23. Liu MA ( 2003 ) DNA vaccines: a review . J Intern Med 253 : 402 - 410 .
24. Liu B , Li G , Sui X , Yin J , Wang H , et al. ( 2009 ) Expression and functional analysis of porcine aminopeptidase N produced in prokaryotic expression system . J. Biotechnol 141 : 91 - 96 .
25. Margaret AL ( 2011 ) DNA vaccines: an historical perspective and view to the future . Immunological Reviews 239 : 62 - 84 .
26. Meng F , Yin J , Li X , Yang W , Li G , et al. ( 2010 ) Production and characterization of a monoclonal antibody against spike protein of transmissible gastroenteritis virus . Hybridoma 29 : 345 - 350 .
27. Moxley RA , Olson LD ( 1989 ) Clinical evaluation of transmissible gastroenteritis virus vaccines and vaccination procedures for inducing lactogenic immunity in sows . Vet Res 50 : 111 - 118 .
28. Pensaert M , Debouck P ( 1978 ) A new coronavirus-like particle associated with diarrhea in swine . Virol 58 : 243 - 247 .
29. Ren XF , Yin JC , Si W , Li YJ , Liu BQ ( 2006 ) Construction of nucleic acid vaccines containing S gene from TGEV isolate TH-98 and their immune effect in mice . Veterinary Science in China 3: 203 - 206 (in Chinese).
30. Robinson HL , Hunt LA , Webster RG ( 1993 ) Protection against a lethal influenza virus challenge by immunization with a haemagglutinin-expressing plasmid DNA . Vaccine 11 : 957 - 960 .
31. Sasahara J , Harada K , Hayashi S ( 1958 ) Studies on transmissible gastroenieritis in pig In Japan . Vet Sci 20: l-6.
32. Sestak K , Lanza I , Park SK , Weilnau PA , Saif LJ ( 1996 ) Contribution of passive immunity to porcine respiratory coronavirus to protection against transmissible gastroenteritis virus challenge exposure in suckling pigs . J Vet. Res 57 : 664 - 671 .
33. Shuojie L , Jizhong C , Chengwu T , Yanbin M , Shuyu W , et al. ( 2007 ) Construction and Expression of DNA Vaccine pIRES-Sj97-Sj14-Sj26 and Its Immunogenicity in Mice . Med Sci 27 : 625 - 629 .
34. Spaan W , Cavanagh D ( 1988 ) Coronavirus: structure and genome expression . Gen. Virol 69 : 29 - 52 .
35. Straw BE , Allaire SD , Mengeling WL ( 2000 ) Disease of Swine 8th ed . Beijing: The Chinese Agriculture University Press. 181 - 187 .
36. Sturman LS , Riehard CS , Murine KV ( 1985 ) Proteolytic Cleavage of the E2 Glycoprotein of Murine Coronavirus by Trysin and Separation of Two Different 90K Cleavage Fragments . Virol 56 : 904 - 911 .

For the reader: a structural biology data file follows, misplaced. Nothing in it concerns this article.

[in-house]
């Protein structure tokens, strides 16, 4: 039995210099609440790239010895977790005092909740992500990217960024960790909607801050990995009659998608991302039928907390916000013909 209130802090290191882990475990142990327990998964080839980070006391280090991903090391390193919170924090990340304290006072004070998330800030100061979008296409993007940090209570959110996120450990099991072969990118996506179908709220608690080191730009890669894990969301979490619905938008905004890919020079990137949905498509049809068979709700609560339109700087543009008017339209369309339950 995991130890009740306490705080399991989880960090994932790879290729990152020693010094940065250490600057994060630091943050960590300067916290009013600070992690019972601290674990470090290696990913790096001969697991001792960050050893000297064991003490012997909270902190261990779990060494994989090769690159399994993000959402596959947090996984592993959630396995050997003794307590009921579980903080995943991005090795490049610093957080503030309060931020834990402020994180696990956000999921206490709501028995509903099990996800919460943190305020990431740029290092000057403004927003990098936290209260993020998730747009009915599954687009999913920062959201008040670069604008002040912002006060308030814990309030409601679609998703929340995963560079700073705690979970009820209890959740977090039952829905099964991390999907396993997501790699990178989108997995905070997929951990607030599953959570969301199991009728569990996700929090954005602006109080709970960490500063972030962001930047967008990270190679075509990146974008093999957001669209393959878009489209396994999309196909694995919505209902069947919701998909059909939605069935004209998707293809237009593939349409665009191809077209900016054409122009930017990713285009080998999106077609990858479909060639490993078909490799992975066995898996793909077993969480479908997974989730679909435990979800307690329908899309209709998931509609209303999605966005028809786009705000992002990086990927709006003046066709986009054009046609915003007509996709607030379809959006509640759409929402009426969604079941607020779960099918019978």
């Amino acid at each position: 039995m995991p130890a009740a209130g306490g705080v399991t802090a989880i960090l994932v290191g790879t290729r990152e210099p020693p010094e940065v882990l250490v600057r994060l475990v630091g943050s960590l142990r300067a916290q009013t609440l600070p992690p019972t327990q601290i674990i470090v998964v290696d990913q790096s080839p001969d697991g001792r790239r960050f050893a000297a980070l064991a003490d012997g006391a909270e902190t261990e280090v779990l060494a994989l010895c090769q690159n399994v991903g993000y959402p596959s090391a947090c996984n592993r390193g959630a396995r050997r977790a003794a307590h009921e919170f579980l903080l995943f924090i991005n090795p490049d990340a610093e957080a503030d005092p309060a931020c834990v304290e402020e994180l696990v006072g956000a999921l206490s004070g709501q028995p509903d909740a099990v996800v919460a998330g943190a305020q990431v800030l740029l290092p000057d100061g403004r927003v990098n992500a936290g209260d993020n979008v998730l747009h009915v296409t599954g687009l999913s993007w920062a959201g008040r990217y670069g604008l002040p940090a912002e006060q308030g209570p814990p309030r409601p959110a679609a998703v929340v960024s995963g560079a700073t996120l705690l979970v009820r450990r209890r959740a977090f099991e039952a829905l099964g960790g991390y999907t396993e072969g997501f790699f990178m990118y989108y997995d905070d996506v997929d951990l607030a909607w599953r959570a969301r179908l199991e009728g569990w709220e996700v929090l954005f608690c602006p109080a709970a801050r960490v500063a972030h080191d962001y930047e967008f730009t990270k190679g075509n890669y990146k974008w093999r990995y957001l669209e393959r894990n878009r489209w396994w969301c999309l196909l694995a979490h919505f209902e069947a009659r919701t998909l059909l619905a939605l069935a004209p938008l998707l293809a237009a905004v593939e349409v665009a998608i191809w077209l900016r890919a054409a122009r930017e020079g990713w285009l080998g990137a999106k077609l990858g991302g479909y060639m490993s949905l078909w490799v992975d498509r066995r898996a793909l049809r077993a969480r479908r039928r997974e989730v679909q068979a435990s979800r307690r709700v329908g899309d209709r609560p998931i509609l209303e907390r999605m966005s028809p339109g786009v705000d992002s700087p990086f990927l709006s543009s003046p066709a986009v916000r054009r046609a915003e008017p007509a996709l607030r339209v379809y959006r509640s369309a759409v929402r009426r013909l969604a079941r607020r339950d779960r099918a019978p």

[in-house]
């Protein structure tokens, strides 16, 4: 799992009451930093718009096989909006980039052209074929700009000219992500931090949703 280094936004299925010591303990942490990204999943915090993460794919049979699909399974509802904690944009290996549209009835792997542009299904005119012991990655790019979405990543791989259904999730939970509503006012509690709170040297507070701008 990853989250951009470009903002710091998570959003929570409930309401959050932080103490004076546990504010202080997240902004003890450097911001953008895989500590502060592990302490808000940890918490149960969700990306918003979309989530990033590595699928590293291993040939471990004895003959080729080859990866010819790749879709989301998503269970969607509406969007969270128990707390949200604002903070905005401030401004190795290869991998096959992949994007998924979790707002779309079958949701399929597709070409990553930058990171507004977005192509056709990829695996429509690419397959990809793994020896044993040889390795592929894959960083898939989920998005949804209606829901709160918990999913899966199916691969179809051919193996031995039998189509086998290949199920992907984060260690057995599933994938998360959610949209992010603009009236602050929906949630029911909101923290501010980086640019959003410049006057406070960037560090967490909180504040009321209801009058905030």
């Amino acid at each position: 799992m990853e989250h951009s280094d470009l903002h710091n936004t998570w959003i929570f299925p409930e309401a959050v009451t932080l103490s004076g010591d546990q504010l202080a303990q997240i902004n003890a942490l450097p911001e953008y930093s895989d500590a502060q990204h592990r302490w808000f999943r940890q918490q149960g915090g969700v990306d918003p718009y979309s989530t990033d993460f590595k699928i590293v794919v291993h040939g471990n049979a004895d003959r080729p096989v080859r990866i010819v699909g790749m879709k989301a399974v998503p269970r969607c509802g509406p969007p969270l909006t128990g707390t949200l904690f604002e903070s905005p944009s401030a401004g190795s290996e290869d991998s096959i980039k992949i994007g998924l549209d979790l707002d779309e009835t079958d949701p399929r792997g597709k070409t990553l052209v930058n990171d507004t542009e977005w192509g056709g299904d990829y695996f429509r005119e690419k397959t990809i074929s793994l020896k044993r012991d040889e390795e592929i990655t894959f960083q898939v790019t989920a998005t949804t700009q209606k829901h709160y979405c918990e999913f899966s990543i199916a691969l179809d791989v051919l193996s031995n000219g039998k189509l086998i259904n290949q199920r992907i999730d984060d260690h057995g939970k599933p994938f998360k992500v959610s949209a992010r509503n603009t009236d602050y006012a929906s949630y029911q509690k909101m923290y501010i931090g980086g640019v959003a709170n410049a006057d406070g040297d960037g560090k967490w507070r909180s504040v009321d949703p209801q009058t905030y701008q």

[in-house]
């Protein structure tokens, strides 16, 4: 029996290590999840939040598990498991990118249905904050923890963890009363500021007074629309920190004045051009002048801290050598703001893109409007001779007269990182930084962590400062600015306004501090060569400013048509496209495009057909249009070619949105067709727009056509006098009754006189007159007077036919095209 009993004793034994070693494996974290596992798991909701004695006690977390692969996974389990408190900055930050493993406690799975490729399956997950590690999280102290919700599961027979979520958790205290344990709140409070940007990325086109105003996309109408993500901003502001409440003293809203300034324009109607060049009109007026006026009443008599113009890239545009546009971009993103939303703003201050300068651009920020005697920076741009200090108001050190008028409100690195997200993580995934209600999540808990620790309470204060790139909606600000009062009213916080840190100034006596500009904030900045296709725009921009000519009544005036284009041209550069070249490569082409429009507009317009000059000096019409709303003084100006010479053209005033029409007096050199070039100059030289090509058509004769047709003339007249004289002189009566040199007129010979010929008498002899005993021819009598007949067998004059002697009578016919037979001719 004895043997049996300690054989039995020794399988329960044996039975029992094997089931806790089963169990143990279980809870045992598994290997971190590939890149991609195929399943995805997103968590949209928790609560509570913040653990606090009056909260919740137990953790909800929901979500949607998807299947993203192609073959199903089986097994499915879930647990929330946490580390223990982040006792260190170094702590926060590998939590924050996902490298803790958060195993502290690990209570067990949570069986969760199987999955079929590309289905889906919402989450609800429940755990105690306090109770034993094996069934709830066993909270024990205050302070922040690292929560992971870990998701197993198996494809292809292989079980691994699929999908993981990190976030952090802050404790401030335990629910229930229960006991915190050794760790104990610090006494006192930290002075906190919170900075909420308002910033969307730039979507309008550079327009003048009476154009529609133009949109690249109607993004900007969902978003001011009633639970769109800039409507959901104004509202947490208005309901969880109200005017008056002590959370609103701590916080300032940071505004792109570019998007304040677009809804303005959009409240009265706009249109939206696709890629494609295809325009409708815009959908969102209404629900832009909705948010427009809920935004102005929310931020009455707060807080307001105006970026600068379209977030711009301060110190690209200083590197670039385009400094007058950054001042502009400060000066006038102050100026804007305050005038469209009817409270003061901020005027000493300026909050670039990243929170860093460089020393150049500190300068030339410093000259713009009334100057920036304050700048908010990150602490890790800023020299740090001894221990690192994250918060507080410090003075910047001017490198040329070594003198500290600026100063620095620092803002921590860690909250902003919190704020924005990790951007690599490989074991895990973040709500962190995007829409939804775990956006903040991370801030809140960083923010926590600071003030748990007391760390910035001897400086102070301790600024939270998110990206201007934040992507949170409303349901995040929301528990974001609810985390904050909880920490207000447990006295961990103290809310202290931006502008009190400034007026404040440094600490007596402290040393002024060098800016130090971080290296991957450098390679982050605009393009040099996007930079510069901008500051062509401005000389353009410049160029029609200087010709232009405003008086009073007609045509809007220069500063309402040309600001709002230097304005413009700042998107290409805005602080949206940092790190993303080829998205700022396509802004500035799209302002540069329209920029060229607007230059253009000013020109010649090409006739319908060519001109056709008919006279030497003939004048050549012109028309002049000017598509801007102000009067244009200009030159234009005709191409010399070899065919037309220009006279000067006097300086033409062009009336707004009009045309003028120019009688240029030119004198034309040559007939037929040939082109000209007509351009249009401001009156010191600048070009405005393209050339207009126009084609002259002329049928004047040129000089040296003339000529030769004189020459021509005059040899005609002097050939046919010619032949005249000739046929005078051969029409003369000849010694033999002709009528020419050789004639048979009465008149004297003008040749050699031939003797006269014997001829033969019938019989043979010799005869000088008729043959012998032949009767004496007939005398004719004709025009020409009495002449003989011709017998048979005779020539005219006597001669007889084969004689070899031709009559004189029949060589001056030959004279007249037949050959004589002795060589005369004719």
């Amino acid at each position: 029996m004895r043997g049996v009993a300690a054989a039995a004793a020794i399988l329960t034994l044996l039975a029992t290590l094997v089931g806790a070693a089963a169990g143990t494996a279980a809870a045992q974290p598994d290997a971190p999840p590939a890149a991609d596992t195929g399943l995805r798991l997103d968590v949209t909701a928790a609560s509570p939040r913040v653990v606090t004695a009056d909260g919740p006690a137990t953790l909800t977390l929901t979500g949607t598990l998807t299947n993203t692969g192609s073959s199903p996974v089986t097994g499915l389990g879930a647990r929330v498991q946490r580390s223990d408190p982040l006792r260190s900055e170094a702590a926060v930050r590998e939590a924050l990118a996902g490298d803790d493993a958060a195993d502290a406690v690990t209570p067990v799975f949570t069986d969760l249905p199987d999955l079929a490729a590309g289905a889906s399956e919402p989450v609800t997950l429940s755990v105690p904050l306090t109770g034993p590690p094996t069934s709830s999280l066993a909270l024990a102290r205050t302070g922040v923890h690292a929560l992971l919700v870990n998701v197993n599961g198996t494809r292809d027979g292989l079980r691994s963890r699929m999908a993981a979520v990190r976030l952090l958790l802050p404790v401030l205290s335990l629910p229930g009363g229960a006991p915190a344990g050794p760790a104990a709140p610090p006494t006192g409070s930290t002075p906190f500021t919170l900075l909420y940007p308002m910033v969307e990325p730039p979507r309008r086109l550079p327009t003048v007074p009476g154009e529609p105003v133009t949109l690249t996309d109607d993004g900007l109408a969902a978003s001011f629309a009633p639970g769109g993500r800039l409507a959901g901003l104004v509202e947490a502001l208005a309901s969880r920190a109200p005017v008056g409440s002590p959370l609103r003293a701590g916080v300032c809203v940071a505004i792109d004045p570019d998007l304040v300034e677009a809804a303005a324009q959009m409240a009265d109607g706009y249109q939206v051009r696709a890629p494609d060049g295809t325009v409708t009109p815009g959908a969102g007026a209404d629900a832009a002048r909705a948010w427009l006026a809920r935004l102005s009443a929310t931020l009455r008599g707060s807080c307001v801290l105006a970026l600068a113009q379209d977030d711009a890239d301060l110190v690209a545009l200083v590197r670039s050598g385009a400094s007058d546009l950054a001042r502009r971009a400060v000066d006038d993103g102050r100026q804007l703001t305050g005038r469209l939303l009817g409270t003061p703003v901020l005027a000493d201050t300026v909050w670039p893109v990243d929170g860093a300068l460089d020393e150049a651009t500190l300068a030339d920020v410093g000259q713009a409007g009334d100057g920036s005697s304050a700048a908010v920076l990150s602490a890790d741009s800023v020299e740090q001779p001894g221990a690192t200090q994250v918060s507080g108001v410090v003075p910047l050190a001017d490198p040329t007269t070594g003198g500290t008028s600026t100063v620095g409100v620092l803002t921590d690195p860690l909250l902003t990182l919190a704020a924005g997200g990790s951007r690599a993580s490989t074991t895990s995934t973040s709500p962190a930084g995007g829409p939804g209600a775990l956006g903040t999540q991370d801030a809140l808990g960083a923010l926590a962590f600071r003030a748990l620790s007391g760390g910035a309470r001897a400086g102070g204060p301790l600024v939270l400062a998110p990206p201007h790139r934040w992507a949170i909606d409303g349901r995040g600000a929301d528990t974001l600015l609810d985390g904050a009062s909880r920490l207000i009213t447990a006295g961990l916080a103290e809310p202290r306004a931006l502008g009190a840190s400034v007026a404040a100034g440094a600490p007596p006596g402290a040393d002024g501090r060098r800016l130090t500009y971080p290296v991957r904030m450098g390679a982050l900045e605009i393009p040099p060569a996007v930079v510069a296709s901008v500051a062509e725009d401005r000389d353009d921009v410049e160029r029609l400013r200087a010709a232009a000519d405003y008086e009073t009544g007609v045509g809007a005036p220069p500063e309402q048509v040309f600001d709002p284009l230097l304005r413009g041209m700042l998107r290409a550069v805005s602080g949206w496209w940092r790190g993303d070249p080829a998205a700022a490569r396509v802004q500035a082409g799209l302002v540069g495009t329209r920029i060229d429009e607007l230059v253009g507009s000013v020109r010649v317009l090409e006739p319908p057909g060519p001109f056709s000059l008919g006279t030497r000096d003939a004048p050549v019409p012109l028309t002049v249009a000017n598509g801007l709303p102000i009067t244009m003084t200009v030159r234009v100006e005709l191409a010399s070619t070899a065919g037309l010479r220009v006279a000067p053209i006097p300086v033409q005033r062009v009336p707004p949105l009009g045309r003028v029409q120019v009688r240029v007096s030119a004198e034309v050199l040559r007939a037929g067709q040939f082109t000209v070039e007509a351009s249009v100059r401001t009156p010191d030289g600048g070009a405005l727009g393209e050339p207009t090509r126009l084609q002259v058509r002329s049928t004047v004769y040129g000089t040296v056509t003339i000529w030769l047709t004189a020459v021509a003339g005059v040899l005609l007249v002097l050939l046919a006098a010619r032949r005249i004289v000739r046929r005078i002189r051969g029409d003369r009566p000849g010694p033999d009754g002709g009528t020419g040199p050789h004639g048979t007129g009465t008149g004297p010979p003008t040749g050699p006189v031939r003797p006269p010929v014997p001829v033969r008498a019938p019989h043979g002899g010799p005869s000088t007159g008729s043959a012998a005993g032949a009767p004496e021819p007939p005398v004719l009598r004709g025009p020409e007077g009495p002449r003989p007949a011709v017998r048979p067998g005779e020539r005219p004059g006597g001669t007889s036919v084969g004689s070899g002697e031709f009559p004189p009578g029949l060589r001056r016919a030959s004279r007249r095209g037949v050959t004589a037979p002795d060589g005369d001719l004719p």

37. Sui X , Yin J , Ren X ( 2010 ) Antiviral effect of diammonium glycyrrhizinate and lithium chloride on cell infection by pseudorabies herpesvirus . Antiviral Res 85 : 346 - 353 .
38. Sumi T , Fukushima A , Fukuda K , Kumagai N , Nishida T , et al. ( 2007 ) Differential contributions of B7-1and B7-2 to the development of murine experimental allergic conjunctivitis . Immunology Letters 108 : 62 - 67 .
39. Sun DB , Feng L , Shi HY , Chen JF , Liu SW , et al. ( 2007 ) Spike protein region of porcine epidemic diarrhea virus is essential for induction of neutralizing antibodies . Acta Virol 51 : 149 - 156 .
40. Sun D , Feng L , Shi H , Chen J , Cui X , et al. ( 2008 ) Identification of two novel B cell epitopes on porcine epidemic diarrhea virus spike protein . Vet Microbiol 131 : 73 - 81 .
41. Sun-Hwa C , Bae JL , Kang TJ , Kim J , Chung GH , et al. ( 2002 ) Identification of the Epitope Region Capable of Inducing Neutralizing Antibodies against the Porcine Epidemic Diarrhea Virus . Mol Cells Vol 14 : 295 - 299 .
42. Tsuda T ( 1997 ) Porcine epidemic diarrhea: Its diagnosis and control . Vet Soc 31 : 21 - 28 .
43. Ulmer JB , Donnelly JJ , Parker SE , Rhodes GH , Felgner PL , et al. ( 1993 ) Heterologous protection against influenza by injection of DNA encoding a viral protein . Science 259 : 1745 - 1749 .
44. Ulmer JB , Deck RR , DeWitt CM , Donnelly JJ , Friedman A , et al. ( 1997 ) Induction of immunity by DNA vaccination: application to influenza and tuberculosis . Behring Inst Mitt 98 : 79 - 86 .
45. Ulmer JB , Fu TM , Deck RR , Friedman A , Guan L , et al. ( 1998 ) Protective CD4+ and CD8+ T cells against influenza virus induced by vaccination with nucleoprotein DNA . J Virol 72 : 5648 - 5653 .
46. Wang B , Ugen KE , Srikantan V , Agadjanyan MG , Dang K , et al. ( 1993 ) Gene inoculation generates immune responses against human immunodeficiency virus type 1 . Proc Natl Acad Sci USA 90 : 4156 - 4160 .
47. Wood EN ( 1977 ) An apparently new syndrome of porcine epidemic diarrhoea . Vet Rec 100 : 243 - 244 .